The HBO dramedy and the Korean Netflix global sensation "are about survival in one fashion or another," says Libby Hill. "Both feature gut-wrenching twists and betrayals. Both are about systemic abuse, either by society or family, and the hopelessness left in its wake. But there is one important distinction between the series. Though both are deemed dramas, closer examination suggests that one of the shows traverses primarily in fantasy and the other in reality. It just might not be the ones you think. At first glance, Squid Game might seem like a nightmare come to life, its violence and gore ripped from the most fantastical wells of fear and anxiety your brain has to offer, all oversized animatronic dolls, radicalized Shy Guys, and delicate glass bridges to nowhere. Sure, those are alluring elements of the series, but there is something very real about the atmosphere the show creates. Something familiar. As income inequality in the United States grows, particularly in the wake of a global pandemic, more and more people are becoming familiar with living paycheck to paycheck, the invoice and wait realities of freelance work, and the crushing grind of a gig economy. More people are familiar with calls from debt collectors and final notices on bills. They may not owe money to South Korean loan sharks who are more than willing to resort to violence, but paying 26 percent interest on their credit card might be even more painful. Squid Game, like Bong Joon-Ho’s Best Picture-winning film Parasite before it, gives insight into the income inequality of South Korea, and audiences worldwide are transfixed. It resonates because of the familiar, fleeting shadows that flicker on the walls, ashy gray smears of desperation and fear as those with less are forced to serve — or entertain — those with much, much more. Conversely, Jesse Armstrong’s Succession focuses wholly on a single family, the Roys. Over his life, Logan has built an old media empire, perpetually teetering on the verge of ruin, as his children — Kendall, Connor (Alan Ruck), Shiv (Sarah Snook), and Roman (Kieran Culkin) — frantically rearrange deck chairs on the Titanic for their shot at the throne, fueled by love, hate, fear, and rage. But this is no staid family drama. No weepy singer/songwriter songs underscoring hugs a la Parenthood. No tear-jerking flashbacks in the fashion of This Is Us. No grappling with the looming specter of death in the vein of Six Feet Under. While the family dynamics in play with Succession are recognizable, the circumstances in which they unfold are not. The Roy family is beyond affluent. Their wealth exists in a tier unimaginable to most people, elevating them to the level of gods among men, for whom money is so plentiful it has become autonomic. Money is not a conscious part of the Roys’ existence because it doesn’t have to be. Money has always been, money will always be."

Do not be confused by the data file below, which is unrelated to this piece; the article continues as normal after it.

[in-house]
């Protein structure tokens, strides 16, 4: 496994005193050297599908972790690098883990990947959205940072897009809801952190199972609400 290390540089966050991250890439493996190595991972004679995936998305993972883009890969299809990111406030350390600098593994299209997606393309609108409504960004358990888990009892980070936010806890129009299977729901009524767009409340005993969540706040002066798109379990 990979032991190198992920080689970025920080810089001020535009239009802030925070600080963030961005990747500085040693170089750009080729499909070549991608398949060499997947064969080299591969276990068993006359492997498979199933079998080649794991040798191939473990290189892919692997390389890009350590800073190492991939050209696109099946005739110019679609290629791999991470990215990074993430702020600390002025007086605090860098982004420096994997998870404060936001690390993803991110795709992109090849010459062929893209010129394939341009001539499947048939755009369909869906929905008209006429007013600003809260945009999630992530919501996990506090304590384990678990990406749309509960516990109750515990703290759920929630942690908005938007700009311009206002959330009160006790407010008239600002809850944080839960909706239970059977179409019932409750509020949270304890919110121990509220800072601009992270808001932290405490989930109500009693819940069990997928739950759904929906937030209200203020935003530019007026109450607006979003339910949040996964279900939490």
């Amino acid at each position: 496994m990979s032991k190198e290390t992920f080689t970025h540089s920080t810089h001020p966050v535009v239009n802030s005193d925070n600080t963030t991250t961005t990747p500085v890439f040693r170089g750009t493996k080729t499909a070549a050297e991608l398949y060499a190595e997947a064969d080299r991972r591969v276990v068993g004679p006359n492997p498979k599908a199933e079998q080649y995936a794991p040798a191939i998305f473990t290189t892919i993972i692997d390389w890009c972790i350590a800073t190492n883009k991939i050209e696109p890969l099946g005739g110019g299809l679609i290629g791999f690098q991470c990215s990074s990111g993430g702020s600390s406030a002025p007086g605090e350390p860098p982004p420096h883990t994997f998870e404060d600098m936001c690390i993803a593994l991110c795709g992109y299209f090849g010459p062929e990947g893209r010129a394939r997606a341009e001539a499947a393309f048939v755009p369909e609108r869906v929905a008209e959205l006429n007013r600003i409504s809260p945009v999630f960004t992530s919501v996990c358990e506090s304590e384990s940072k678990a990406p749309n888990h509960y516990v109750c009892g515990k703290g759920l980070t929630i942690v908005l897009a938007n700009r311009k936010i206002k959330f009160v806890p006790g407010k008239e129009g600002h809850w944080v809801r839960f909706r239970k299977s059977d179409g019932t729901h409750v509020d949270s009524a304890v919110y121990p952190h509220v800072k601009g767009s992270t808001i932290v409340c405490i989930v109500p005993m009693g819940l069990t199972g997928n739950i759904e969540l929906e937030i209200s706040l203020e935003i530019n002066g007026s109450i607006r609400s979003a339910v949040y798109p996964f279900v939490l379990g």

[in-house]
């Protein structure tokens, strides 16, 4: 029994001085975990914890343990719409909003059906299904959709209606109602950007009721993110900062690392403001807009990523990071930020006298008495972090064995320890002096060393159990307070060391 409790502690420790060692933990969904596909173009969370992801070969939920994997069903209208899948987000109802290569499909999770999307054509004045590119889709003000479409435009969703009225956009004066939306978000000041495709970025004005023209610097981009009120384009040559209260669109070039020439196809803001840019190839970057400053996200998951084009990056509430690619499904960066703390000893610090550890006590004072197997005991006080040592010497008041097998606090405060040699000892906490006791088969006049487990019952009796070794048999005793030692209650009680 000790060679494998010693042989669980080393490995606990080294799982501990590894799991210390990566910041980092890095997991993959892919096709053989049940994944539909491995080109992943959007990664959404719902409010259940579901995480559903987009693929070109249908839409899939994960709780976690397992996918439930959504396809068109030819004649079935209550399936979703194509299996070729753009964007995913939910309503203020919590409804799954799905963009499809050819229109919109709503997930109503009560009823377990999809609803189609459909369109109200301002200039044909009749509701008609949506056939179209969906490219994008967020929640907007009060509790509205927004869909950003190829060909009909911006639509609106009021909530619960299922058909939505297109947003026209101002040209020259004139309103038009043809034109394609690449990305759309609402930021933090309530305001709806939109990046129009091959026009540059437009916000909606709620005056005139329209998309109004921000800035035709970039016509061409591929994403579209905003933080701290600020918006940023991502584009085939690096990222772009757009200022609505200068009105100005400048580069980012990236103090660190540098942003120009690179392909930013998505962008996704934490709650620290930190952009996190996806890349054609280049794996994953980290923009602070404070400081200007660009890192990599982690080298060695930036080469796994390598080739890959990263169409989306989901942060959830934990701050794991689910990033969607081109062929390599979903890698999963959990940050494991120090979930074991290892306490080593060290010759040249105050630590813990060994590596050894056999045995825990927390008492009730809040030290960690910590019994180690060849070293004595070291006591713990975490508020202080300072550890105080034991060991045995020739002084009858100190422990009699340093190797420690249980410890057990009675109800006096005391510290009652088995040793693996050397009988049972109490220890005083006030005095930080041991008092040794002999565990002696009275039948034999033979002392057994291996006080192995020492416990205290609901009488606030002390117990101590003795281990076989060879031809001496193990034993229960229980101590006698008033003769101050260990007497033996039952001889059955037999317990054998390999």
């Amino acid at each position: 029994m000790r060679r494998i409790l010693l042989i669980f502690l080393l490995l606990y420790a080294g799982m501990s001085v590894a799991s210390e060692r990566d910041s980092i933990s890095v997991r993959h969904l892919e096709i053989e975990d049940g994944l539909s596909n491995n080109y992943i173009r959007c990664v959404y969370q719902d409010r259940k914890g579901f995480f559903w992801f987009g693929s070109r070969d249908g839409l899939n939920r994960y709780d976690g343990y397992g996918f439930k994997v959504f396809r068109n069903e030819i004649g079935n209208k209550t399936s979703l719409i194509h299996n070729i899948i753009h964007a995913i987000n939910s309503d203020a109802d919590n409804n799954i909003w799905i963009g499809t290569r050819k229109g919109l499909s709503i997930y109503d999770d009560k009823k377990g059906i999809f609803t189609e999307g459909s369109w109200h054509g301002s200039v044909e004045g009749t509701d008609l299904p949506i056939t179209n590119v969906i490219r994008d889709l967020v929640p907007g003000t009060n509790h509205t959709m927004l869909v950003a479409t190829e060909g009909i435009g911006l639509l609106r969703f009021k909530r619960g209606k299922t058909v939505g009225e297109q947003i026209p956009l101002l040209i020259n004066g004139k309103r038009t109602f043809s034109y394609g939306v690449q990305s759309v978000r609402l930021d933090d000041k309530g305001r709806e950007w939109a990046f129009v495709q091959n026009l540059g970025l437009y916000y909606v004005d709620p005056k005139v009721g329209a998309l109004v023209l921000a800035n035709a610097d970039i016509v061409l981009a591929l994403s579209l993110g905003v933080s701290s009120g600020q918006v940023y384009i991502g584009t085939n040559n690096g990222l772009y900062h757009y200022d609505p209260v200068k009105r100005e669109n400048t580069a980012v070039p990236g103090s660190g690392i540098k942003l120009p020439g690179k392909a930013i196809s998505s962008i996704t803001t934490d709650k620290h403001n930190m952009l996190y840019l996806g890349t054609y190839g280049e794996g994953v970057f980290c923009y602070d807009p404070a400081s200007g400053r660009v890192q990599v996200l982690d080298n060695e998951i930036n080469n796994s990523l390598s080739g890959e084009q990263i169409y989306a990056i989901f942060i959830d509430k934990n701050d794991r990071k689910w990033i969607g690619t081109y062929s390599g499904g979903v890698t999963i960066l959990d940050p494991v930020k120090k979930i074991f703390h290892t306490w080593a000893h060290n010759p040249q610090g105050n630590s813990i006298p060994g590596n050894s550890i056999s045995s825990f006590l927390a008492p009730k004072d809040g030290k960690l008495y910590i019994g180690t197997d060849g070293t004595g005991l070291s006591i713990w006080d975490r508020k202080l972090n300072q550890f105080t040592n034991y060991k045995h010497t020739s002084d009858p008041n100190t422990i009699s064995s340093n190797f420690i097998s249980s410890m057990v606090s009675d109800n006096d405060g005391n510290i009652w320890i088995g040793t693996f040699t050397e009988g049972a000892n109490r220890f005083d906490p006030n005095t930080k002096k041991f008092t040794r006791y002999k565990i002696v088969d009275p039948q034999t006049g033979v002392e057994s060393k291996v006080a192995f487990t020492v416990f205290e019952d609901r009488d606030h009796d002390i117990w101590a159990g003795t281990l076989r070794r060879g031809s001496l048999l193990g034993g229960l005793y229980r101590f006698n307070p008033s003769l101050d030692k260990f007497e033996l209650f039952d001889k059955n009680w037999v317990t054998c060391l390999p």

TOPICS: Succession, HBO, Netflix, Squid Game